The methodological quality measurement of each original study will be evaluated independently by 2 reviewers (JHL and ZY) by using the Cochrane Collaboration's tool for assessing risk of bias (Cochrane Manual V.5.1.0).[23] The following aspects will be assessed: randomization allocation, concealment, blinding, data integrity, selective reporting, and other bias (such as trial design, baseline similarity of groups, early cessation or treatment, etc). The assessment results will be divided into 3 levels: low risk, high risk, and uncertain risk. Any discrepancy will be resolved by consensus or judged by a third reviewer (ZQH). Regarding the characteristics of acupuncture clinical trials, we will also assess the quality of acupuncture interventions according to the Standards for Reporting Interventions in Controlled Trials of Acupuncture (STRICTA) recommendation.[24]

2.5.4 Measures of treatment effect

Suitable outcomes for different medical condition will be extracted. For dichotomous data, we will express the results for each study as the risk ratios (RRs) with 95% confidence interval (CI) and the difference or standard mean difference (SWD) with 95% CI will be applied for the continuous data.

2.5.5 Dealing with missing data

Missing data will be detected and requested form the investigator of the original study. If the missing data is available, we will analyze the existing data and discuss the potential impact of missing data.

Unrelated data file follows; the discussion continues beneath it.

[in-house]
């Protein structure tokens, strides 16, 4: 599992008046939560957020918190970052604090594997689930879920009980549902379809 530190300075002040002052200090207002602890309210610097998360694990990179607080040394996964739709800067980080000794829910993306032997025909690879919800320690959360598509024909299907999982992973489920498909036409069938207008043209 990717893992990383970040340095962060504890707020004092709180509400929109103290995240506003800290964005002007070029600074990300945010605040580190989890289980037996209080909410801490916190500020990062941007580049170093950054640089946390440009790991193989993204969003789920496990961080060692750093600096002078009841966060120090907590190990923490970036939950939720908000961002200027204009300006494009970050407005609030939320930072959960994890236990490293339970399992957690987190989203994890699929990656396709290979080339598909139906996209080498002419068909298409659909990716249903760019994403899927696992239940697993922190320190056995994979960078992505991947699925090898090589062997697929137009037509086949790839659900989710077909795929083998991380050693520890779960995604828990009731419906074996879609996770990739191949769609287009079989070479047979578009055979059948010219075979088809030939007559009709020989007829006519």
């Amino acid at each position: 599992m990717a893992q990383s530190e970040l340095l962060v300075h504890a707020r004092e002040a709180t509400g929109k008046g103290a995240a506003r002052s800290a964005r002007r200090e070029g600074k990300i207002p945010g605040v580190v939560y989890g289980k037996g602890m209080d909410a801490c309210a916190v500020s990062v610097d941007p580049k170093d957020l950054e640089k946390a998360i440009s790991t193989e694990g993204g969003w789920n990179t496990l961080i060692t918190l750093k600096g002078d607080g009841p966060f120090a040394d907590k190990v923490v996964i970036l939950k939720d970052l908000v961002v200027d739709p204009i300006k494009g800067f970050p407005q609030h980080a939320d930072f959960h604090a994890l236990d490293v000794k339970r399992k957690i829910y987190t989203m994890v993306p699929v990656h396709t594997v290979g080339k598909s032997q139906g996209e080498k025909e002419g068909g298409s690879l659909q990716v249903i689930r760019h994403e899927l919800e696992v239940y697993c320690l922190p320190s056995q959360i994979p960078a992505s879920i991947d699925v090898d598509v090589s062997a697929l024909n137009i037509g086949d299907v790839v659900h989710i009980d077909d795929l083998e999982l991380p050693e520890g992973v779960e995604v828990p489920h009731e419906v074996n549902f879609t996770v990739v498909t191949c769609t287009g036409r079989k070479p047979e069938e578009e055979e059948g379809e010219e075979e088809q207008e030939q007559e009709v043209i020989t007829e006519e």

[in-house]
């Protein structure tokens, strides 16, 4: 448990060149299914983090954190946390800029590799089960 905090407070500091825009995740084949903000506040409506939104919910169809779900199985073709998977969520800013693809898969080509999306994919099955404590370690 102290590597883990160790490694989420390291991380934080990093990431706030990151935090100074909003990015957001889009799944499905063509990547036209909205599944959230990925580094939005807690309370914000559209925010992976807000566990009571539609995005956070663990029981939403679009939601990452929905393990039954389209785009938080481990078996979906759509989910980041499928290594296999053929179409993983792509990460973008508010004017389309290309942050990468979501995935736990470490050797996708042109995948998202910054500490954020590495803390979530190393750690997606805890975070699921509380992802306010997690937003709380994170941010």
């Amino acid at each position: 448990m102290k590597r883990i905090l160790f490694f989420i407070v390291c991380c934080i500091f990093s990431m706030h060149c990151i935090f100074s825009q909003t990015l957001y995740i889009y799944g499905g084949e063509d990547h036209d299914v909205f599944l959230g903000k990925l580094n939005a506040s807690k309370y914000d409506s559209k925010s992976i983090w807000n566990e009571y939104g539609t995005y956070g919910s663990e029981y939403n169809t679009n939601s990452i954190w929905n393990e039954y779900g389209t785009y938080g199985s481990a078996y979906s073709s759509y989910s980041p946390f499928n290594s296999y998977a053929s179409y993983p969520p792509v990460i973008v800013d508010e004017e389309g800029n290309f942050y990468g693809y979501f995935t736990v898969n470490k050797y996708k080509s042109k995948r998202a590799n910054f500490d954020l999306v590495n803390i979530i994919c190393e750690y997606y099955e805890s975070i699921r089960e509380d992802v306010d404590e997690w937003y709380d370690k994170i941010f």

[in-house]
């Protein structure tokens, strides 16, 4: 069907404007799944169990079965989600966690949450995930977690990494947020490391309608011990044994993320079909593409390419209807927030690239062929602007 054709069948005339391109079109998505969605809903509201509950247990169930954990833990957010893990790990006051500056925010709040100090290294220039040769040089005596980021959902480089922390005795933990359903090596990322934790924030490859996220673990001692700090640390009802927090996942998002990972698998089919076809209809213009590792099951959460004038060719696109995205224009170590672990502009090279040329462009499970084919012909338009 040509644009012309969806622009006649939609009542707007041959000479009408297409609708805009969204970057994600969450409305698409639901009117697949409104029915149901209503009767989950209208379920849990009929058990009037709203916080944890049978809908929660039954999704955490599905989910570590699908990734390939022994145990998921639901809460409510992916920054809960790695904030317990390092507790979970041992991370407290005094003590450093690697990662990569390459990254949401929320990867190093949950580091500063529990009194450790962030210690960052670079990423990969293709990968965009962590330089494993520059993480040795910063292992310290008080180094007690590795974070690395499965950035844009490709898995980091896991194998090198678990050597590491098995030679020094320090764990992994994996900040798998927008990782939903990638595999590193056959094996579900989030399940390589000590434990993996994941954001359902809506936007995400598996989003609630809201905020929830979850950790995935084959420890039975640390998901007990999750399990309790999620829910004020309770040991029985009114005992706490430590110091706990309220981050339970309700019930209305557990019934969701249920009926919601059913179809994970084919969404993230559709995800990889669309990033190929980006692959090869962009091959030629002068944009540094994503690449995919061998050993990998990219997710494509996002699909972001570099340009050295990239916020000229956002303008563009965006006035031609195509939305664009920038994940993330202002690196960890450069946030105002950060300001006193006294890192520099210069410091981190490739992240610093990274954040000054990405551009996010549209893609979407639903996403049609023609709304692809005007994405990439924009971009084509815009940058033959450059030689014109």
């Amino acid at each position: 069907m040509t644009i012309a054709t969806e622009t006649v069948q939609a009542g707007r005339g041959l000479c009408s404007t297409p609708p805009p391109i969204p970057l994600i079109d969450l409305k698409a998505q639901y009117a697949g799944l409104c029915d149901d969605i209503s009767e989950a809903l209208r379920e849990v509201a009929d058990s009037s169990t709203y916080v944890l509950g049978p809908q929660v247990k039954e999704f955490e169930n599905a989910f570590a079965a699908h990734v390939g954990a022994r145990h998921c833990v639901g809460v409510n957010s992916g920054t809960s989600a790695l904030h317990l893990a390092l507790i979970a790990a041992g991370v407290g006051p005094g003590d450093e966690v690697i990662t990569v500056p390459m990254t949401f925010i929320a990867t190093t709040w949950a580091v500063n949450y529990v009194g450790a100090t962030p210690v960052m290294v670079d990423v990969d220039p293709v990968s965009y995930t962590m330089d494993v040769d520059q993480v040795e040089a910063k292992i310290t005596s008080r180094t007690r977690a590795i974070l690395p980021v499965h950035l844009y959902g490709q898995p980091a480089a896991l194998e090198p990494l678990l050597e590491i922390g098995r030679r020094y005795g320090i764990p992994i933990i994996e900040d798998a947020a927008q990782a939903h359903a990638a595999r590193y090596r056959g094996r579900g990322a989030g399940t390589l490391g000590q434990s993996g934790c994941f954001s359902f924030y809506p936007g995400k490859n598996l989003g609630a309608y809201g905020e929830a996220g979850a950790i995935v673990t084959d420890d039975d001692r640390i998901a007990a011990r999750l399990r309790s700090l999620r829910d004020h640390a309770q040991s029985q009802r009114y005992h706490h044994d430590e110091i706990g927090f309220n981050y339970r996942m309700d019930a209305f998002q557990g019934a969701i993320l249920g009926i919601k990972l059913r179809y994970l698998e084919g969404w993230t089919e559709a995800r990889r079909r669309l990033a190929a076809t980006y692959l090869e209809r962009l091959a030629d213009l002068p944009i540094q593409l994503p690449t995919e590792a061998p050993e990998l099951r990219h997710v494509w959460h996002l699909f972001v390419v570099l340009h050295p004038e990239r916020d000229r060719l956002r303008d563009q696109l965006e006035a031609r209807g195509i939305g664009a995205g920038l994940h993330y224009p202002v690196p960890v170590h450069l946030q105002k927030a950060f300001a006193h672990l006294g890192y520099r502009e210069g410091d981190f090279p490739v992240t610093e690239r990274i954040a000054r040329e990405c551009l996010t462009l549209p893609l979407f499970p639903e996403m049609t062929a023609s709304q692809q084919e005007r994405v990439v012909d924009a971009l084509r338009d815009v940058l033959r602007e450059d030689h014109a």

2.6 Statistical methods

2.6.1 Assessment of heterogeneity

The heterogeneity will be evaluated by using Higgins I2 value and Chi-Square test (α = 0.1) in eligible studies. When I2 value < 50%, the heterogeneity is considered acceptable. While when I2 value > 50%, a significant heterogeneity among the included studies is considered. Because this study will include studies on acupuncture expectancy in different medical conditions, we speculate that the heterogeneity will be so great across the studies that meta-analysis could not be possibly conducted. The sources of heterogeneity that we speculate are the differences in diseases, patients’ demographics, styles of acupuncture treatment, controls, outcomes assessments, and most of all, the different assessment in acupuncture expectation and statistical methods between expectation and acupuncture response.

2.6.2 Assessment of reporting biases

We will use the contour-enhanced funnel plot to assess the risk of publication bias within each pairwise comparison. If more than 10 studies are included, we will use funnel plots to assess reporting bias. If the funnel plot is asymmetric, Egger regression test will be used.[25] This method will be performed in each subgroup analysis.

2.6.3 Data synthesis